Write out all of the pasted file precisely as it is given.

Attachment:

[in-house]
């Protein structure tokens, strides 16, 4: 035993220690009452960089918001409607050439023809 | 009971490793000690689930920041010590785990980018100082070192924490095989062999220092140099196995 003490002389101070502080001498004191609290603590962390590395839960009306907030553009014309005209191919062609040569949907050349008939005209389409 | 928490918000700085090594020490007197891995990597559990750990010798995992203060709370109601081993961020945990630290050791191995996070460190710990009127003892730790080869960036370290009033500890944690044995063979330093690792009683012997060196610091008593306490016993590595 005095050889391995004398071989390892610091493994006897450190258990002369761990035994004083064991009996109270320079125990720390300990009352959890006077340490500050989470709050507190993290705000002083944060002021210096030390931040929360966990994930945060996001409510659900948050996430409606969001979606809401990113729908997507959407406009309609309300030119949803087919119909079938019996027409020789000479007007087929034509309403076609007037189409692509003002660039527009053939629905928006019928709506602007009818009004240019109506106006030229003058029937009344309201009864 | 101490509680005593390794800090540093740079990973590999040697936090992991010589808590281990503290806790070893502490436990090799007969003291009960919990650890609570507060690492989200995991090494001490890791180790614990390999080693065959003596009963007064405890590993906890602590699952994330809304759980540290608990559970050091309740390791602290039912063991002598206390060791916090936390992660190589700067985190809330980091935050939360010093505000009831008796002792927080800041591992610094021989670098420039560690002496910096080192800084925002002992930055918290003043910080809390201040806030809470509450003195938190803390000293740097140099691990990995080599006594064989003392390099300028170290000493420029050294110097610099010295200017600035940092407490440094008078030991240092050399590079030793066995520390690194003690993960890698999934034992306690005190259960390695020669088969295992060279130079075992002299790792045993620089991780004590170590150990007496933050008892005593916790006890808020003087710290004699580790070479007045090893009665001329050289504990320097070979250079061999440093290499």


[in-house]
């Protein structure tokens, strides 16, 4: 035993220690009452960089918001409607050439023809 | 009971490793000690689930920041010590785990980018100082070192924490095989062999220092140099196995 003490002389101070502080001498004191609290603590962390590395839960009306907030553009014309005209191919062609040569949907050349008939005209389409 | 928490918000700085090594020490007197891995990597559990750990010798995992203060709370109601081993961020945990630290050791191995996070460190710990009127003892730790080869960036370290009033500890944690044995063979330093690792009683012997060196610091008593306490016993590595 005095050889391995004398071989390892610091493994006897450190258990002369761990035994004083064991009996109270320079125990720390300990009352959890006077340490500050989470709050507190993290705000002083944060002021210096030390931040929360966990994930945060996001409510659900948050996430409606969001979606809401990113729908997507959407406009309609309300030119949803087919119909079938019996027409020789000479007007087929034509309403076609007037189409692509003002660039527009053939629905928006019928709506602007009818009004240019109506106006030229003058029937009344309201009864 | 101490509680005593390794800090540093740079990973590999040697936090992991010589808590281990503290806790070893502490436990090799007969003291009960919990650890609570507060690492989200995991090494001490890791180790614990390999080693065959003596009963007064405890590993906890602590699952994330809304759980540290608990559970050091309740390791602290039912063991002598206390060791916090936390992660190589700067985190809330980091935050939360010093505000009831008796002792927080800041591992610094021989670098420039560690002496910096080192800084925002002992930055918290003043910080809390201040806030809470509450003195938190803390000293740097140099691990990995080599006594064989003392390099300028170290000493420029050294110097610099010295200017600035940092407490440094008078030991240092050399590079030793066995520390690194003690993960890698999934034992306690005190259960390695020669088969295992060279130079075992002299790792045993620089991780004590170590150990007496933050008892005593916790006890808020003087710290004699580790070479007045090893009665001329050289504990320097070979250079061999440093290499």